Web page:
Neero Idea

Working Title: The Role of Voice in the Pursuit of Just Schooling

Working Foci:

lynn voice of the physically disabled

katie voices of parents of children with disabilities in policy making

kelly multiple voices within publication

how does “voice” express itself

using voice in educational research

penny voice, schooling, and middle school children

academic engagement of middle school students

go to the learners, are you engaged, how are you engaged

cr interrogating career: consideration of personal voice

shared meanings, shared spaces, the transactional effects of sharing personal voice

moderator and discussant

Ricardo Johnson, III

I’ve been thinking about how we might put our syposium together (as organizer). Several years ago, I saw a symposium that I really liked. Rather than have each person go through their papers “in order,” each person in turn went through a section of their papers a section at a time. That way, the audience saw a broader view of the approach as well as a sharing of the deeper content. This would also give our moderator and discussant an very useful introductory and commenting role. Plus, he wouldn’t have to figure it all out – some of the order and content would be predetermined.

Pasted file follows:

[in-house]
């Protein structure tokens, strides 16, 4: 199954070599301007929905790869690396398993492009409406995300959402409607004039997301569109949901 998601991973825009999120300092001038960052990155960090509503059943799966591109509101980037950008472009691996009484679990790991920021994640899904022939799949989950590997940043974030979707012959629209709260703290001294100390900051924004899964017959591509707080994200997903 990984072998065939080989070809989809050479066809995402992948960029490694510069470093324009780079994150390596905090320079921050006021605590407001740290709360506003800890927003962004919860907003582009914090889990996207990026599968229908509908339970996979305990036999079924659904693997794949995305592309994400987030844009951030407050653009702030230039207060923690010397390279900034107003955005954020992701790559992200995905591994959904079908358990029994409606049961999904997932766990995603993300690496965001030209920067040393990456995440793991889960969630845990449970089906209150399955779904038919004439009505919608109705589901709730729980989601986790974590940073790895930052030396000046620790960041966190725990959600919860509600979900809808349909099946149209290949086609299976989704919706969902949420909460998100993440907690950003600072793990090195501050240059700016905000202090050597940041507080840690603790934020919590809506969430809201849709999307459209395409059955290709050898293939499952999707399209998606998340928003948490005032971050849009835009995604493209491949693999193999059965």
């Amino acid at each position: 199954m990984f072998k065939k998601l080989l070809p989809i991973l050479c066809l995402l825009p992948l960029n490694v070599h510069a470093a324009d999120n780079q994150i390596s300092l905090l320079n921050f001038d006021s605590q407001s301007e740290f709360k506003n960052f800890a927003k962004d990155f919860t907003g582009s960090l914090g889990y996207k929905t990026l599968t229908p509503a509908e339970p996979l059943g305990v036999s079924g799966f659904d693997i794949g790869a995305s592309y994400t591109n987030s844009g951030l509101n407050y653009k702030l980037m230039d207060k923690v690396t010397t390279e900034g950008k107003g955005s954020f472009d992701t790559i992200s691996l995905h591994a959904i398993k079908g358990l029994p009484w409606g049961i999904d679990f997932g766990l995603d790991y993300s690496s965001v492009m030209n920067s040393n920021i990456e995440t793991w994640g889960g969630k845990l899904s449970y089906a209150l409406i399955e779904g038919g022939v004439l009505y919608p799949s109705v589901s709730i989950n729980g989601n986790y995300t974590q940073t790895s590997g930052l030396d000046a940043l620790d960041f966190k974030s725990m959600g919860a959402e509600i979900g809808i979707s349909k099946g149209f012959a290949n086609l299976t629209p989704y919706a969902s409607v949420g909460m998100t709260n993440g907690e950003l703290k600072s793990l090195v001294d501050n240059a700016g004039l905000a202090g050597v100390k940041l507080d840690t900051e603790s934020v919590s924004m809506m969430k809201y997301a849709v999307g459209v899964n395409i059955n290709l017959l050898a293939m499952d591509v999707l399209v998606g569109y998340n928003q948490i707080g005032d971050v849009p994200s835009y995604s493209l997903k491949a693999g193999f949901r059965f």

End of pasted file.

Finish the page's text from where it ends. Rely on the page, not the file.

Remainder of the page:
What if we approached each of our papers in this fashion, the trick being could we all agree that we could more or less address the following sections… .

overview – where did the idea for the research come from, where does the research fit within my professional ouvre

rationale – why did I want to focus on the issue of “voice”? why I chose my particular approach to “voice” (method)

the voices themselves – who were they, how did I listen, what did i collect, how did I analyze

observations/findings – what were the outcomes/results/observations/shared realities of my work

What do you think? Could each of us organize our papers in this way?

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Charles Rathbone

Retired. Emeritus. UDL consultant, FIrst UU Racial Justice Committee, photographer, married, four children, five grandchildren. Embracing life, all of it. "Today is tomorrow's past."

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